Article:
We have our traditions

We have our songs

Events and occasions

That help us feel we belong

A few things shared

On which we agree

That set us apart

And make us a “we”

Some say the world

Must by nature change

But hopefully at least a little

Of our shared identity

Will remain


When ME is the Collective

Apocalypse, City, Ruins, Buildings

We say we’ve moved on

Beyond fairy tale and superstition.

Led by the empirical, our own minds,

And accompanied by selfish ambition

We have abandoned the divine,

Leading to society’s demolition.

When “I” become more than the rest of the whole

If followed by all – this has a terrible toll.

Society and culture are meant to be a collective

If we live just for ourselves – that must surely be defective.



Lost eagles of Roman army « IMPERIUM ROMANUM

Empires rise and fall

Some leave great legacies

Others not much at all

The Romans brought straight roads

An alphabet and laws

While the British exported cricket

And oblong-shaped balls

The English tongue too they spread round

Though dialects many – now abound

Lift or elevator?

Barbeque or braai?

By a common tongue divided

I don’t know why

Empires now are so passe

Maybe we should just keep it that way


Empire in 70 words

Terror Night

woman in black spaghetti strap top wearing eyeglasses
Jakob Owens at Unsplash

“Who are you and where did you get this number?” Nina challenged.

“They call me the Reaper,” the deep-breathing man said malevalently.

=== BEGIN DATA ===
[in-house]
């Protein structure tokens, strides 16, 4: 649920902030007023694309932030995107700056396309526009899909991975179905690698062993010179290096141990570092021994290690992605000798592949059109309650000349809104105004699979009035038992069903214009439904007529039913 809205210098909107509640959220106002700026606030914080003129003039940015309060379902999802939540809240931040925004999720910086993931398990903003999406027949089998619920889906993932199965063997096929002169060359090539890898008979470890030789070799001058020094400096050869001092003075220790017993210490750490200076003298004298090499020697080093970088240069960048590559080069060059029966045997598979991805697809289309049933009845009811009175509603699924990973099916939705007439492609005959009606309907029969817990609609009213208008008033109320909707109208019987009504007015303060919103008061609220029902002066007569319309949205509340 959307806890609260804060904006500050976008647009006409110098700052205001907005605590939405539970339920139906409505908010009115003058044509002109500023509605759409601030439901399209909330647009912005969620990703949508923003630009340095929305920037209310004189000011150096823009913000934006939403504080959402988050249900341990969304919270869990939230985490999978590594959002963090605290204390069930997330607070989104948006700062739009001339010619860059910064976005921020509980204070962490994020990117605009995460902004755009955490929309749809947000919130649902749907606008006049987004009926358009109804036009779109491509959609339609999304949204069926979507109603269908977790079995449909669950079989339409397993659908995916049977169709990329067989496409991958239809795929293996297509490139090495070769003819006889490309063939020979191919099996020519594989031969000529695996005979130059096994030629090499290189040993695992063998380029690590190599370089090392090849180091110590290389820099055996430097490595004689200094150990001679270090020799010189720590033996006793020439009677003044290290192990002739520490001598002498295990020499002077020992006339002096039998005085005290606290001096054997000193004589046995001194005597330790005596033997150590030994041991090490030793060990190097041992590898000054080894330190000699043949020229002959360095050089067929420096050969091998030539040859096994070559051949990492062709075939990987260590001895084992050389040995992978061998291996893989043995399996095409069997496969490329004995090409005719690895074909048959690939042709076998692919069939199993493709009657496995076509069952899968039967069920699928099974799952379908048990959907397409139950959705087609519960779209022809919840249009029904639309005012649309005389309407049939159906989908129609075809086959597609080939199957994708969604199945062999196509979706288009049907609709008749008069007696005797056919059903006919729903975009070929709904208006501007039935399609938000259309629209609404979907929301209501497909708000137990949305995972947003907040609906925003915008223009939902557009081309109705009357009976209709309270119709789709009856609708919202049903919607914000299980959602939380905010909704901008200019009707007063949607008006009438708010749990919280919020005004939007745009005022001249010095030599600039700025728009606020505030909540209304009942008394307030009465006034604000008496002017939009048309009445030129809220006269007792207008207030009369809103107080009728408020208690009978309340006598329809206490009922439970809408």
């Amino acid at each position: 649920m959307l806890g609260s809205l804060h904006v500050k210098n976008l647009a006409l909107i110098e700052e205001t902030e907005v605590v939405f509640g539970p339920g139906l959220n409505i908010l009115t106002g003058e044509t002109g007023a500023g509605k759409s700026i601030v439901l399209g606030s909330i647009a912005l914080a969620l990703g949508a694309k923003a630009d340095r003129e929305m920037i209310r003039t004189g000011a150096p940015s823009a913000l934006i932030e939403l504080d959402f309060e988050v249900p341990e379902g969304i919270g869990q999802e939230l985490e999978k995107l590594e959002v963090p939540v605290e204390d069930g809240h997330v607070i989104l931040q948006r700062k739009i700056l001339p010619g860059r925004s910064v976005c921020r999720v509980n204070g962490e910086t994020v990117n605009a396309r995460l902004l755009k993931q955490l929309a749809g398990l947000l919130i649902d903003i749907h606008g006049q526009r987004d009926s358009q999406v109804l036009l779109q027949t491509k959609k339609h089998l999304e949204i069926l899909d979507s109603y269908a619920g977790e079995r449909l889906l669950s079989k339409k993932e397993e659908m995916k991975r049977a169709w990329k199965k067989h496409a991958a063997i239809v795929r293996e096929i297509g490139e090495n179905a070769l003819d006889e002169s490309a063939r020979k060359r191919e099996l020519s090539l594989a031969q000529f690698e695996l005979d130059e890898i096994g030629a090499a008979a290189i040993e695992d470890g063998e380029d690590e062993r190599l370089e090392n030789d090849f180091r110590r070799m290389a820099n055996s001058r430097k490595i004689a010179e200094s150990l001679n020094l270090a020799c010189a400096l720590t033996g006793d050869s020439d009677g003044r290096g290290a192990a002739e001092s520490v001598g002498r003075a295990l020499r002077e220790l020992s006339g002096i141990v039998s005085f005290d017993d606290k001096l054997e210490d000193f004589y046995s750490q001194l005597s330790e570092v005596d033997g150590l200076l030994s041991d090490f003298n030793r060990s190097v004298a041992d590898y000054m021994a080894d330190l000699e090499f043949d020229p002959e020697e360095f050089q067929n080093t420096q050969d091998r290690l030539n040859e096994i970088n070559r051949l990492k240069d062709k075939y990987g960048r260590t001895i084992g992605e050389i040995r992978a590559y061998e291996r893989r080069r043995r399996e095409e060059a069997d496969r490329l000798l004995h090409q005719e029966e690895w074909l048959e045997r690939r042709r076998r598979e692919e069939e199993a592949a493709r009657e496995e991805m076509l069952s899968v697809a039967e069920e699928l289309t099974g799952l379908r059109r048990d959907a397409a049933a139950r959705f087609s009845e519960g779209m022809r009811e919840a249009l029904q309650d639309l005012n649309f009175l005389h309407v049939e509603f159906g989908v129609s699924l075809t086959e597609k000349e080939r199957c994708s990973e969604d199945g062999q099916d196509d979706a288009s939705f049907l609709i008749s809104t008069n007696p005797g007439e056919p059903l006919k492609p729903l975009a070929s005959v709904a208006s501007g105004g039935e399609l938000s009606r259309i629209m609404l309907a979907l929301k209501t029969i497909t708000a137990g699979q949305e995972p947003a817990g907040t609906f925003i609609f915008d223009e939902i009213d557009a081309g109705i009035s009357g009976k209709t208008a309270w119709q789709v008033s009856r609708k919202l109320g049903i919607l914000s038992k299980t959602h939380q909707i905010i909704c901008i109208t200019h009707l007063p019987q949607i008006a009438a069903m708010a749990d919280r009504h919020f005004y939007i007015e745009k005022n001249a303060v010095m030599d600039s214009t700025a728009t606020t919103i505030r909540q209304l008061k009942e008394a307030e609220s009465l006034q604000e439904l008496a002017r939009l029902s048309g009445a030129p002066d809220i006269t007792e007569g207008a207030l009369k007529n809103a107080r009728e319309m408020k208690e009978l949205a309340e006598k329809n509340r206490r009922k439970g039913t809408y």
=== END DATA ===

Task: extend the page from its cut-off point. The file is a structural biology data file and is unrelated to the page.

“Well you don’t scare me,” Nina said without the slightest hint of alarm.

“And why is that? Surely you know my reputation, and whether you believe it or not, I am right outside your door.”

“So?” Nina queried.

“So – you are my next plaything,” the Reaper snarled.

“I don’t think so,” Nina countered bravely just before the phoneline went dead.

Suddenly the backdoor of her house burst open and a black-clad man in a ski-mask stood before her brandishing a machete.

“So are still confident?” the Reaper sneared.

“Yes, most definitely,” Nina said with out the least hint of distress.

Confused, the Reaper ran his thumb along the blade and said, “We’ll just have to see about that.”

“Yes we will,” Nina said defiantly.

“What?” the assailant said with dismay.

“Yes, we will see,” she retorted. “Didn’t they tell you?”

“Tell me what?” the Reaper asked even more confused.

“Didn’t they tell you that I signed a three film contract?”


The Finding

Laboratory, Figure, Molecular Biology
Image by Weipeng_Lin from Pixabay 


“Yes Senator, I think we have found a smoking gun,” the chief researcher said.

“Smoking gun?”

“Yes, at first we thought that it was just some fluck of nature, mere random happenings, but now it is clear that there is a design to it.”

“A design?  Surely it’s a matter of person choice – an act of free will?”

“No, sorry Senator.  It is irrefutable now.  What we thought was a life-style choice has been predetermined by forces far more malevolent than anyone could possibly have imagined.”

“Do you mean – ah – do you mean . . . ?”

“Yes Senator, nine out of ten dentists do prefer Brand X.  It’s all down to the Illumi . . . I mean advertisers you see,” the scientist said, casting an anxious look at an icy-eyed ‘lab assistant’ than was looming in a corner.




FOWC with Fandango — Design



Party, Carnival, Happy, Beautiful Woman

Image by Ellen26 from Pixabay 

I’ve never been on a Carnival cruise

With luxury cabins and

Captain’s-tables to schmooze

For when I first – went to sea

It was Marines’ compartments